Twenty years ago, a small article by Alison King appeared in the journal College Teaching. It was titled “From Sage on the Stage to Guide on the Side.” That article would come to represent the big debate on education reform.
Today, that debate rages on as educators argue over the merits of traditional teaching versus constructivist teaching approaches. A lot of folks have anchored themselves firmly in the camp of Guide on the Side. More often than not, those who hold an either-or view on education are administrators and policymakers who haven’t taught a day in their life.
In reality, Sage on the Stage vs. Guide on the Side are political talking points. In reality, BOTH approaches to teaching are necessary. In reality, good teachers select the approach that works best for them and for the content that they are teaching.
There is plentiful research that supports direct instruction (aka the sage approach) as an effective and efficient way to teach students in situations where they hold little or no prior knowledge, and in situations where skills need to be taught to the point of automaticity. An obvious example is the foundational skills needed for math and reading. In higher education, lectures are the most common form of direct instruction. Lectures are efficient and have a place in virtually all content areas. Sometimes they are the most appropriate method of teaching. For example, I had a music history professor as an undergrad who only lectured. I learned a lot in that class just by listening and taking notes (granted, he was a phenomenal storyteller).
There is less research that supports the effectiveness of constructivist approaches. However, we do know that constructivist teaching is a better fit for content that requires problem solving and critical thinking skills. That being said, virtually all content teaching needs to start out with a direct instructional approach and move towards a constructivist approach. In other words, teachers generally need to provide a more direct instructional approach in the beginning, and then slowly pass the responsibility of learning over to the students.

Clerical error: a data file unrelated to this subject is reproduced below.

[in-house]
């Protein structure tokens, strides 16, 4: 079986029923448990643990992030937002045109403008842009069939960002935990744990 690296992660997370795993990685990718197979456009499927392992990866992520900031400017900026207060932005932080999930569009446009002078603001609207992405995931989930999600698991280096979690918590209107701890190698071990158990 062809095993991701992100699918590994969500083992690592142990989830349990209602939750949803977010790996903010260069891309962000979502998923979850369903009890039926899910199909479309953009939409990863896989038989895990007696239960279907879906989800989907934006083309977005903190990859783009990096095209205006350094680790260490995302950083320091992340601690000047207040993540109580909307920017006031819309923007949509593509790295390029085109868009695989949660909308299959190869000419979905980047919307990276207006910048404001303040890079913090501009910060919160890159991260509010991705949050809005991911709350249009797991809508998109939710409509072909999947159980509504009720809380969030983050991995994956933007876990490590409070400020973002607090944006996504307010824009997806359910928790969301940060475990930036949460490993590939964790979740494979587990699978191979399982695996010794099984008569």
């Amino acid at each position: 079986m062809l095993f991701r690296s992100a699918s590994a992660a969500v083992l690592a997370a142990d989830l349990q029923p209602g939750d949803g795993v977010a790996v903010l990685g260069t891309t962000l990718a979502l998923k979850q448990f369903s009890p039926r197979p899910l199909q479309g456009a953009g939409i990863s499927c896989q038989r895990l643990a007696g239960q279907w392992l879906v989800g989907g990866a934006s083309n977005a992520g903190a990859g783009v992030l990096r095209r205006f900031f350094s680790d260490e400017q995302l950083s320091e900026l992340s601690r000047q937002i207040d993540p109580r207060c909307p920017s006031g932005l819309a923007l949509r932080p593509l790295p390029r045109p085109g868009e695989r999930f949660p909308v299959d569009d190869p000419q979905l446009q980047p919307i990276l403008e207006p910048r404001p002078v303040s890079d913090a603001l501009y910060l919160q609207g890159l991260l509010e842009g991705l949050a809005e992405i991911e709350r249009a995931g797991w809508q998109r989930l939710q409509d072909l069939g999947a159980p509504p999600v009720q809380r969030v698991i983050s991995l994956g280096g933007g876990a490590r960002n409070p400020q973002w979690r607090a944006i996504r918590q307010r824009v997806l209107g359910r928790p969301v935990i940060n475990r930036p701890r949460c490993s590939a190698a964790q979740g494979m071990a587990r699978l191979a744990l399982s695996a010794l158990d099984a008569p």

How would this work for information literacy instruction?
First, you need to consider the automatic skills that students should have before they can advance to higher order thinking skills. For information literacy, these skills include understanding and using search syntax correctly, knowing how to navigate databases, and knowing the criteria for evaluating information (e.g. CRAAP test). These are the skills that require direct instruction. Fortunately, these are also the skills that can be most easily taught through tutorials, which are a form of direct instruction.
Once students have the foundational skills in place, they are ready to move on to higher order thinking skills. Because information literacy is a critical thinking skill, constructivist approaches should be applied (e.g. inquiry-based or problem-based learning). To ultimately be information literate, a student needs to have established schemata about the research and writing process. Schemata allow students to identify solutions for new problems based on past experiences. Inquiry-based learning can promote the building of new schemata, which is why constructivist approaches work better for this level of information literacy instruction.
The need for constructivist approaches in information literacy instruction is why it can be difficult to teach. Developing constructivist approaches requires a lot of preparation. Students should have just enough information to be able to move to the next level, and you typically answer questions with more questions to foster deeper thinking. Constructivist approaches also take longer, which is why one-shot sessions just don’t work well.
I think information literacy is in a particularly tough spot regarding successful approaches to teaching it. Like virtually all content, it relies on both direct instruction and constructivist approaches. However, it simply can’t be learned without adequate opportunity for those constructivist approaches. One possible solution might be flipped instruction. Another possible solution is the fully integrated approach I wrote about in a previous post on Google Docs (in fact, fully integrated is more in line with situated learning – a truly constructivist approach).
The continuing debate over Guide on the Side vs. Sage on the Stage is in my opinion, ridiculous. Both approaches are needed for successful learning to take place. So, next time someone asks “Are you a Sage on the Stage or a Guide on the Side?,” simply smile and say “Both!”